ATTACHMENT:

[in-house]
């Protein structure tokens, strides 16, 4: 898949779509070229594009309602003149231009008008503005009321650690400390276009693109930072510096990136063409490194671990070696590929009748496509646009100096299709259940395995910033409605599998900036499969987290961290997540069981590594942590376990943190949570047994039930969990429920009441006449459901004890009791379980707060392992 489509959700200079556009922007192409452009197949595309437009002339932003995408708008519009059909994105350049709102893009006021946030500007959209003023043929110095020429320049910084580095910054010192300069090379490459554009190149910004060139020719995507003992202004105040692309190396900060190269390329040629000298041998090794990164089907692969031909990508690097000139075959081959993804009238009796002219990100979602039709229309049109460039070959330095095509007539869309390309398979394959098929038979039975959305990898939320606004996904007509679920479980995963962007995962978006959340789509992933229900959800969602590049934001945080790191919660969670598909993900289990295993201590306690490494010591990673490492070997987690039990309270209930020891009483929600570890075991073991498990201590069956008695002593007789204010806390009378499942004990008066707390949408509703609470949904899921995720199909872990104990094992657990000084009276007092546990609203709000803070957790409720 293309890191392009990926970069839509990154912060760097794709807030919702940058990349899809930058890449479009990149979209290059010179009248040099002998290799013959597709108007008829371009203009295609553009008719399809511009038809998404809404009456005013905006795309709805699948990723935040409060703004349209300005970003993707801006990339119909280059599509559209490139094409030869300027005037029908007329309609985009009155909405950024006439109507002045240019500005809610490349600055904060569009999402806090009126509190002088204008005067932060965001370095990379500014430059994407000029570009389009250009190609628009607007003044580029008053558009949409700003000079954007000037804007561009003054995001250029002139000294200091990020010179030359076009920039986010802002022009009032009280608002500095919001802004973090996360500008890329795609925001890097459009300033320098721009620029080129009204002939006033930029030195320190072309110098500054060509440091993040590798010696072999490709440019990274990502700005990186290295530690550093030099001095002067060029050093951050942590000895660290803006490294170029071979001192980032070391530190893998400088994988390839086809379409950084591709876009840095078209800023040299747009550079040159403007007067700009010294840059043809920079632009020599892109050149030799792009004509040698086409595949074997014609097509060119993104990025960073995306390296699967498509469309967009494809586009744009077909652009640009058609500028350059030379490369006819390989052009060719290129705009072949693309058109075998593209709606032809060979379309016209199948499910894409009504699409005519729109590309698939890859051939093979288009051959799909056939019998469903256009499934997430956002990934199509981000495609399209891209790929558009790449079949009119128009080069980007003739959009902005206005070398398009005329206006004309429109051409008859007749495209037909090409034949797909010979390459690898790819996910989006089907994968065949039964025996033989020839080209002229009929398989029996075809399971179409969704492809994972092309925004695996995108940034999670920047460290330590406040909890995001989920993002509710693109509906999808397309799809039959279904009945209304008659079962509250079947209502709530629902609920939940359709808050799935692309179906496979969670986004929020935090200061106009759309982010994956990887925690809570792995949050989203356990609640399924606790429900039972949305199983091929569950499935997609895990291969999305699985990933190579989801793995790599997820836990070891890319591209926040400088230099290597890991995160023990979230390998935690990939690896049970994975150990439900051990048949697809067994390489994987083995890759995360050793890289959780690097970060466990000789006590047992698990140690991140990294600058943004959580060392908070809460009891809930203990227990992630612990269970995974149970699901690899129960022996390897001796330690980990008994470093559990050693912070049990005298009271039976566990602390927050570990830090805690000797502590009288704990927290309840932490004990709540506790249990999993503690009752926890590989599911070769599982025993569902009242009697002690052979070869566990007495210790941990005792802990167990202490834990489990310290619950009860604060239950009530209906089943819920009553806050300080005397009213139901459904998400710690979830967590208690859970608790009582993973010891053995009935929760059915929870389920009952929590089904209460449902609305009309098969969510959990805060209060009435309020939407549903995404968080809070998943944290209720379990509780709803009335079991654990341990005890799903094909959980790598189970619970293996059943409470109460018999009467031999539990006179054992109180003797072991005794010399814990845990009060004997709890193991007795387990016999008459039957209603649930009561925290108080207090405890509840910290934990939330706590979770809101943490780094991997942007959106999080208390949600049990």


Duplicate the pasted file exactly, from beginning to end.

[in-house]
């Protein structure tokens, strides 16, 4: 898949779509070229594009309602003149231009008008503005009321650690400390276009693109930072510096990136063409490194671990070696590929009748496509646009100096299709259940395995910033409605599998900036499969987290961290997540069981590594942590376990943190949570047994039930969990429920009441006449459901004890009791379980707060392992 489509959700200079556009922007192409452009197949595309437009002339932003995408708008519009059909994105350049709102893009006021946030500007959209003023043929110095020429320049910084580095910054010192300069090379490459554009190149910004060139020719995507003992202004105040692309190396900060190269390329040629000298041998090794990164089907692969031909990508690097000139075959081959993804009238009796002219990100979602039709229309049109460039070959330095095509007539869309390309398979394959098929038979039975959305990898939320606004996904007509679920479980995963962007995962978006959340789509992933229900959800969602590049934001945080790191919660969670598909993900289990295993201590306690490494010591990673490492070997987690039990309270209930020891009483929600570890075991073991498990201590069956008695002593007789204010806390009378499942004990008066707390949408509703609470949904899921995720199909872990104990094992657990000084009276007092546990609203709000803070957790409720 293309890191392009990926970069839509990154912060760097794709807030919702940058990349899809930058890449479009990149979209290059010179009248040099002998290799013959597709108007008829371009203009295609553009008719399809511009038809998404809404009456005013905006795309709805699948990723935040409060703004349209300005970003993707801006990339119909280059599509559209490139094409030869300027005037029908007329309609985009009155909405950024006439109507002045240019500005809610490349600055904060569009999402806090009126509190002088204008005067932060965001370095990379500014430059994407000029570009389009250009190609628009607007003044580029008053558009949409700003000079954007000037804007561009003054995001250029002139000294200091990020010179030359076009920039986010802002022009009032009280608002500095919001802004973090996360500008890329795609925001890097459009300033320098721009620029080129009204002939006033930029030195320190072309110098500054060509440091993040590798010696072999490709440019990274990502700005990186290295530690550093030099001095002067060029050093951050942590000895660290803006490294170029071979001192980032070391530190893998400088994988390839086809379409950084591709876009840095078209800023040299747009550079040159403007007067700009010294840059043809920079632009020599892109050149030799792009004509040698086409595949074997014609097509060119993104990025960073995306390296699967498509469309967009494809586009744009077909652009640009058609500028350059030379490369006819390989052009060719290129705009072949693309058109075998593209709606032809060979379309016209199948499910894409009504699409005519729109590309698939890859051939093979288009051959799909056939019998469903256009499934997430956002990934199509981000495609399209891209790929558009790449079949009119128009080069980007003739959009902005206005070398398009005329206006004309429109051409008859007749495209037909090409034949797909010979390459690898790819996910989006089907994968065949039964025996033989020839080209002229009929398989029996075809399971179409969704492809994972092309925004695996995108940034999670920047460290330590406040909890995001989920993002509710693109509906999808397309799809039959279904009945209304008659079962509250079947209502709530629902609920939940359709808050799935692309179906496979969670986004929020935090200061106009759309982010994956990887925690809570792995949050989203356990609640399924606790429900039972949305199983091929569950499935997609895990291969999305699985990933190579989801793995790599997820836990070891890319591209926040400088230099290597890991995160023990979230390998935690990939690896049970994975150990439900051990048949697809067994390489994987083995890759995360050793890289959780690097970060466990000789006590047992698990140690991140990294600058943004959580060392908070809460009891809930203990227990992630612990269970995974149970699901690899129960022996390897001796330690980990008994470093559990050693912070049990005298009271039976566990602390927050570990830090805690000797502590009288704990927290309840932490004990709540506790249990999993503690009752926890590989599911070769599982025993569902009242009697002690052979070869566990007495210790941990005792802990167990202490834990489990310290619950009860604060239950009530209906089943819920009553806050300080005397009213139901459904998400710690979830967590208690859970608790009582993973010891053995009935929760059915929870389920009952929590089904209460449902609305009309098969969510959990805060209060009435309020939407549903995404968080809070998943944290209720379990509780709803009335079991654990341990005890799903094909959980790598189970619970293996059943409470109460018999009467031999539990006179054992109180003797072991005794010399814990845990009060004997709890193991007795387990016999008459039957209603649930009561925290108080207090405890509840910290934990939330706590979770809101943490780094991997942007959106999080208390949600049990």